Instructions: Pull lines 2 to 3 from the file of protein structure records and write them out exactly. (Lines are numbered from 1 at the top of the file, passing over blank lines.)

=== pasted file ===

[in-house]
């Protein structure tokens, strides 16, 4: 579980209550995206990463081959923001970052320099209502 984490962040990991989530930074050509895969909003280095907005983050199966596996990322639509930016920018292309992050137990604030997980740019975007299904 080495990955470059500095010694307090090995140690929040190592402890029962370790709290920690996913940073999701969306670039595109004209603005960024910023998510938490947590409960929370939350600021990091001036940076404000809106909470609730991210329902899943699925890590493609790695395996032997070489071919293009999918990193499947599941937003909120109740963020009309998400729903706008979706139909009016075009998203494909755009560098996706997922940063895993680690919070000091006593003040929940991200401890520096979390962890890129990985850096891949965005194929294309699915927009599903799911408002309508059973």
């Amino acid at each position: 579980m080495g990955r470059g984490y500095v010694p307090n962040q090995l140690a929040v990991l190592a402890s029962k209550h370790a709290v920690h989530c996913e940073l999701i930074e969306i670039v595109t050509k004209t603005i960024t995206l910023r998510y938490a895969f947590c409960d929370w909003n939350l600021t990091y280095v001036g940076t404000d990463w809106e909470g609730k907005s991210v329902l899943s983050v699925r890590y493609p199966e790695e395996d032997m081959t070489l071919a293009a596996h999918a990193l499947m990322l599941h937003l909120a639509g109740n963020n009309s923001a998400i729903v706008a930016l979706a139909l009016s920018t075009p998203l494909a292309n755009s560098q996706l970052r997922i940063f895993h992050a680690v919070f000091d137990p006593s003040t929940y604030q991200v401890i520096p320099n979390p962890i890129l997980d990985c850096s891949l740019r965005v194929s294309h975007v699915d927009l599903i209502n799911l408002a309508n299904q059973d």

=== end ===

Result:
């Protein structure tokens, strides 16, 4: 579980209550995206990463081959923001970052320099209502 984490962040990991989530930074050509895969909003280095907005983050199966596996990322639509930016920018292309992050137990604030997980740019975007299904 080495990955470059500095010694307090090995140690929040190592402890029962370790709290920690996913940073999701969306670039595109004209603005960024910023998510938490947590409960929370939350600021990091001036940076404000809106909470609730991210329902899943699925890590493609790695395996032997070489071919293009999918990193499947599941937003909120109740963020009309998400729903706008979706139909009016075009998203494909755009560098996706997922940063895993680690919070000091006593003040929940991200401890520096979390962890890129990985850096891949965005194929294309699915927009599903799911408002309508059973």
């Amino acid at each position: 579980m080495g990955r470059g984490y500095v010694p307090n962040q090995l140690a929040v990991l190592a402890s029962k209550h370790a709290v920690h989530c996913e940073l999701i930074e969306i670039v595109t050509k004209t603005i960024t995206l910023r998510y938490a895969f947590c409960d929370w909003n939350l600021t990091y280095v001036g940076t404000d990463w809106e909470g609730k907005s991210v329902l899943s983050v699925r890590y493609p199966e790695e395996d032997m081959t070489l071919a293009a596996h999918a990193l499947m990322l599941h937003l909120a639509g109740n963020n009309s923001a998400i729903v706008a930016l979706a139909l009016s920018t075009p998203l494909a292309n755009s560098q996706l970052r997922i940063f895993h992050a680690v919070f000091d137990p006593s003040t929940y604030q991200v401890i520096p320099n979390p962890i890129l997980d990985c850096s891949l740019r965005v194929s294309h975007v699915d927009l599903i209502n799911l408002a309508n299904q059973d």